Making cold wax medium

Feb 12, 2019

Since I started using the cold wax medium with oils I have always bought it off the shelf, ready made. I was aware you could make your own but the idea of heating up solvents wasn't really on my bucket list.

However spending 2018 teaching the use of cold wax medium I thought it was about time to experiment and really get to know the medium a little more. Luckily the Cold wax book by Rebecca Crowell and Jerry McLaughlin has a number of different recipes to choose from.

So those of you who have been to one of my workshops will be familiar with my reference to cooking and baking when I'm describing the process of painting with cold wax. It's pretty much the same with making it and the following photos add to that as it looks like I was just baking a cake... but weirdly in the back yard!

So with this first experiment I melted beeswax with damar resin. This was done on a hot plate rather than a naked flame and was outside to ensure there was plenty of ventilation. Added to that some strange looks from the neighbours!


Beeswax and resin nicely melting.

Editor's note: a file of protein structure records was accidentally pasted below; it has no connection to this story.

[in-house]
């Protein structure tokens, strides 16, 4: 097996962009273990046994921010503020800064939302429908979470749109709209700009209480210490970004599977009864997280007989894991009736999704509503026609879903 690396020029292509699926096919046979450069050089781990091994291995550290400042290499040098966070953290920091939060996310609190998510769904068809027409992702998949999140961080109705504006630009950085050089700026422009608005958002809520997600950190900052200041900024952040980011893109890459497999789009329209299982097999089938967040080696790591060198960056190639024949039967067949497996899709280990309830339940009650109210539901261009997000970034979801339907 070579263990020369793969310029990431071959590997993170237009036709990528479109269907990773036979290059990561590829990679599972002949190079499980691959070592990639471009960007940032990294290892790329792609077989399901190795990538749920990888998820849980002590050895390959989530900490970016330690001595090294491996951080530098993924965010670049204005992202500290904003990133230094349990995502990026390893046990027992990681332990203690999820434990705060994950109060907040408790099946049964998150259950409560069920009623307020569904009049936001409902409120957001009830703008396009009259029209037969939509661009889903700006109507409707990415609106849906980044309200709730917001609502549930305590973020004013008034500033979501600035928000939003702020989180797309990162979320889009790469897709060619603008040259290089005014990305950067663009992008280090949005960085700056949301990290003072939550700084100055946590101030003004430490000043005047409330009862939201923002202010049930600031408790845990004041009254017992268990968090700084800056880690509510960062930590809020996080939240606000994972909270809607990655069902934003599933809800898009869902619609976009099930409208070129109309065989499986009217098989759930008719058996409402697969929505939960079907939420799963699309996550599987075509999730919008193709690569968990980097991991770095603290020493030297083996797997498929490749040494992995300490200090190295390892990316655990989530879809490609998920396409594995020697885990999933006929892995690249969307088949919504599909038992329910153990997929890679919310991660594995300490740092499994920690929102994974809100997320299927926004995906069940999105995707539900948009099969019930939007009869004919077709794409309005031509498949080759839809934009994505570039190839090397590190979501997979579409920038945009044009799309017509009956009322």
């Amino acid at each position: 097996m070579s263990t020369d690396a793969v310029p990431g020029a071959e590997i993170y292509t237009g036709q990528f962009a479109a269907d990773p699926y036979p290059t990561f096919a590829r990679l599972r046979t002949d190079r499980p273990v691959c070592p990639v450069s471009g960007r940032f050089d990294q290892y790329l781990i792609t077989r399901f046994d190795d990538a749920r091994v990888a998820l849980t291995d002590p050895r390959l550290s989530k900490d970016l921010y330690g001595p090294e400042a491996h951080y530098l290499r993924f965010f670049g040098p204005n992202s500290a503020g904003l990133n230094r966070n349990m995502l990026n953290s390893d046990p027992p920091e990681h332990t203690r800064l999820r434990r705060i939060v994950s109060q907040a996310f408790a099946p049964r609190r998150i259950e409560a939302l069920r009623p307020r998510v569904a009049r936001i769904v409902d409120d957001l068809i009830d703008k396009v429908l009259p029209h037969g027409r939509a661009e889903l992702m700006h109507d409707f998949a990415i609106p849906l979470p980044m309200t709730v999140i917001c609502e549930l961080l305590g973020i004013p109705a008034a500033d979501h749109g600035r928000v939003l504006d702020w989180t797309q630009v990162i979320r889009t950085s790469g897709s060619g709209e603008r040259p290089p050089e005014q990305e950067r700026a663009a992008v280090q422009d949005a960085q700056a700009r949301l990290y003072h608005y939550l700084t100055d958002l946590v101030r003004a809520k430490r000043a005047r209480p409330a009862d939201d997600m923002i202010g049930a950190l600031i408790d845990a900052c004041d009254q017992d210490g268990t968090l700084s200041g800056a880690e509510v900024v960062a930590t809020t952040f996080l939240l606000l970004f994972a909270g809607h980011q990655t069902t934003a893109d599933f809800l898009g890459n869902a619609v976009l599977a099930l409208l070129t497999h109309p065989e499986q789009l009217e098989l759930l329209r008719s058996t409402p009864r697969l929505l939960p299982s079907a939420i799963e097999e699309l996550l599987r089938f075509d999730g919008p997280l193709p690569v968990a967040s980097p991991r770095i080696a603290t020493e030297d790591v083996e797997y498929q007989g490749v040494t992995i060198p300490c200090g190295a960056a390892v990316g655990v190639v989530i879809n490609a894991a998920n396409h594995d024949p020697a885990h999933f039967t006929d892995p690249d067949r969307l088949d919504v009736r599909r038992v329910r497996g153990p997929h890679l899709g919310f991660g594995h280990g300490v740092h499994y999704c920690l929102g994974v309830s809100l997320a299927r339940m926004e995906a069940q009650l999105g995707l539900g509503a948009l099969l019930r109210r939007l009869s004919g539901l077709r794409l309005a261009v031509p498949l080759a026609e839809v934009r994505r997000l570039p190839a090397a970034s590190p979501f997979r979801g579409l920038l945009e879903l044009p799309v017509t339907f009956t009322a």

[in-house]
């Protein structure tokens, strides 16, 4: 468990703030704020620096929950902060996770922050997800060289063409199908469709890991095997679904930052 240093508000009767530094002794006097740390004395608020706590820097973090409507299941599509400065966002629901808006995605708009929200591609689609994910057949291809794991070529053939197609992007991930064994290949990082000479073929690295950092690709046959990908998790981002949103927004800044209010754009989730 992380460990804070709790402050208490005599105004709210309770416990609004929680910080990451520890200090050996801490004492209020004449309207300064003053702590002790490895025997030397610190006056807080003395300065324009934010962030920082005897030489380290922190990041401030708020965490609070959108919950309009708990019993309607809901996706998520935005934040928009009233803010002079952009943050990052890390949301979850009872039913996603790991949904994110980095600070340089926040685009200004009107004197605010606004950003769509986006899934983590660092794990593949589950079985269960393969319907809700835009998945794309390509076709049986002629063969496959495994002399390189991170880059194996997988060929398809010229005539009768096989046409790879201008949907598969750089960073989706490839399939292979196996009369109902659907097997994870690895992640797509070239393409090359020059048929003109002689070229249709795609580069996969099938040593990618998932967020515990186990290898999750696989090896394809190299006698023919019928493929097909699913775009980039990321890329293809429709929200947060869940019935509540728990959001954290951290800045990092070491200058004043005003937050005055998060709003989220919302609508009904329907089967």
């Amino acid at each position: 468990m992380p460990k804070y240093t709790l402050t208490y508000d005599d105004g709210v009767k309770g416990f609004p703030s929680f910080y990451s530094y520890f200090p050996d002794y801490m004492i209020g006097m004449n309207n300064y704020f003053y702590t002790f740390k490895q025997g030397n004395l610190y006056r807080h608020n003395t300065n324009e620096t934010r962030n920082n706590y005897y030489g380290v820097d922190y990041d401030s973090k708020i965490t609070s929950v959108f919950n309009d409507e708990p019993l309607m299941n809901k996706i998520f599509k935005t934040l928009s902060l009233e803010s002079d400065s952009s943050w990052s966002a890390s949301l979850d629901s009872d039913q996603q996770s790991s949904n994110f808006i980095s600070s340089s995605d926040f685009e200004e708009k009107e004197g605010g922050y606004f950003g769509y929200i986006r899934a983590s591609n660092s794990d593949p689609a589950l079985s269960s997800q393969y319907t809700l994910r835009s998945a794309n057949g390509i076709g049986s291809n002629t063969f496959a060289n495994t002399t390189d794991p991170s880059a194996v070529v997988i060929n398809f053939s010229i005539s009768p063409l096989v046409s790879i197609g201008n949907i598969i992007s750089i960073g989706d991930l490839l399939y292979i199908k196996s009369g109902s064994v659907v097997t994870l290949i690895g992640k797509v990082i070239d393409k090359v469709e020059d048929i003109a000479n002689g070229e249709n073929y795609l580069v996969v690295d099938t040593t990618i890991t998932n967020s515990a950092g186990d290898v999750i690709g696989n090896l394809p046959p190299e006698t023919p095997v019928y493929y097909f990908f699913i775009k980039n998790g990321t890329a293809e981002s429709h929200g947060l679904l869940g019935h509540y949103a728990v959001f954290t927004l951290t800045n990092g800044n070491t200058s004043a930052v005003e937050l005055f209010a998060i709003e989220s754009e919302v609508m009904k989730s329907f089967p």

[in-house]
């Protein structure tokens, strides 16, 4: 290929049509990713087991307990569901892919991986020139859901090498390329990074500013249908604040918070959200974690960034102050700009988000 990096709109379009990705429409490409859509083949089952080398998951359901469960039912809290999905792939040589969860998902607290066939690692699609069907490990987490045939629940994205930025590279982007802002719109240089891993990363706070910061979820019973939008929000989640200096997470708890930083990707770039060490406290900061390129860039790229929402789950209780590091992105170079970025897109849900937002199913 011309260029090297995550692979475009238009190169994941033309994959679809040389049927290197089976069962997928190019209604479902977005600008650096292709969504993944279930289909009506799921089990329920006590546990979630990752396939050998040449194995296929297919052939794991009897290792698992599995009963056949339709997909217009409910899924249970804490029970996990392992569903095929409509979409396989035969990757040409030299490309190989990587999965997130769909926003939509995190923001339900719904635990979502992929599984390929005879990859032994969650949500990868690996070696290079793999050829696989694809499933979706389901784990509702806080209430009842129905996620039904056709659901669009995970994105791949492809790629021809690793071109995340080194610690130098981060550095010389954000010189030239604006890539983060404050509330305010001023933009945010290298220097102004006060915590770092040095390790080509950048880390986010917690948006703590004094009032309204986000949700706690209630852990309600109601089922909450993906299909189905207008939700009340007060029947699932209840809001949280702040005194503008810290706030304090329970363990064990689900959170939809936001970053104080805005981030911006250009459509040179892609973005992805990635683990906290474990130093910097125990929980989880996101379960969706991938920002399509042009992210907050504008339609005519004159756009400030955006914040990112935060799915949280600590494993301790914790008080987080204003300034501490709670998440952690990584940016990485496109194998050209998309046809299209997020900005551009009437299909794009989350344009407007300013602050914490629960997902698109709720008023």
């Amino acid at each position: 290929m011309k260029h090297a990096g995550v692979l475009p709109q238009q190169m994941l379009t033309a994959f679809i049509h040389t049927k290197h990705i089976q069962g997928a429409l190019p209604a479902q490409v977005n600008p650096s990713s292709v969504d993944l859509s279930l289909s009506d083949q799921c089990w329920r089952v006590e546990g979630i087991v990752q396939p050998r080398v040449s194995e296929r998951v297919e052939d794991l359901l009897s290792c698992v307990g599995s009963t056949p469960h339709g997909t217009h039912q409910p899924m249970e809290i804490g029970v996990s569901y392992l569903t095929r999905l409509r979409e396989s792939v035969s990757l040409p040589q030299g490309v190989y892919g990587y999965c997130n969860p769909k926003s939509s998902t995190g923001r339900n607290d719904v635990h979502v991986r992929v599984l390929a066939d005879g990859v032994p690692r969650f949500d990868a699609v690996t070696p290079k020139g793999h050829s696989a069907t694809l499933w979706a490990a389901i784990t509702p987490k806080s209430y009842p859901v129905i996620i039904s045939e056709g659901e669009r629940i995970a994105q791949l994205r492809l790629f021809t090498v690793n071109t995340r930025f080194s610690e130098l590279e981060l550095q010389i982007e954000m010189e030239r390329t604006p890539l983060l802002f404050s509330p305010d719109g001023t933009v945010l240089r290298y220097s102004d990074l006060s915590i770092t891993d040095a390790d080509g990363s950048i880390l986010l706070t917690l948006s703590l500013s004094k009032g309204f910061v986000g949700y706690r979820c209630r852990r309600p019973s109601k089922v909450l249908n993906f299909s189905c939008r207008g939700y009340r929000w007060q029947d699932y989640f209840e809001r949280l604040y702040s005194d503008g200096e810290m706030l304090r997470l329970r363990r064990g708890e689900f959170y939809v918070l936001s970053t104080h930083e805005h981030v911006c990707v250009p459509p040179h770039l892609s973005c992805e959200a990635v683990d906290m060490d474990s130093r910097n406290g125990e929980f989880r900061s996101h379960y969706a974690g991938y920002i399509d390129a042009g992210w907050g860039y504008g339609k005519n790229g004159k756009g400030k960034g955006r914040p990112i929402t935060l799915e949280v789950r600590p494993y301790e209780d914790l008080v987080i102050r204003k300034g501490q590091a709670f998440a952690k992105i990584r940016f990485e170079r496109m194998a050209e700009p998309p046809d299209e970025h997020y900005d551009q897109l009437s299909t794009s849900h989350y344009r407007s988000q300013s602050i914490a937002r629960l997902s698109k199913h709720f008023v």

Once the beeswax and resin had melted I then started to pour in the solvent. At this point the wax started to firm up quite quickly. As you can see it is starting to solidify around the pan edges.


I left it to cool and occasionally stirred.


Once it was cold enough I started to spoon it into some jam jars. With hindsight I should have done this whilst the medium was fairly liquid as it was a messy task getting this stuff into the jars.  

The recipe I used was in the cold wax book and is

  • 11 parts filtered beeswax
  • 1 part damar crystals
  • 11 parts odourless mineral spirits (OMS)

With the OMS you can increase to 16 parts or more depending on thickness. In this experiment I used the minimum to see what that would turn out like. For my next batch I will increase the OMS to 12 parts and continue to do that until I find the thickness I prefer.

The end result is a cold wax medium that is a little stiffer than I am normally used to but that's all to do with experimenting with the recipe. There were a few unsure moments around measuring the ingredients and temperatures, chopping up the beeswax was a job in itself! All in all it was a fairly simple task and quite a pleasing one to have my own stash of cold wax medium.


Fancy having a go but don't want to be buying new equipment or even heating up solvents? Then look out for my blog on making cold wax without using heat.



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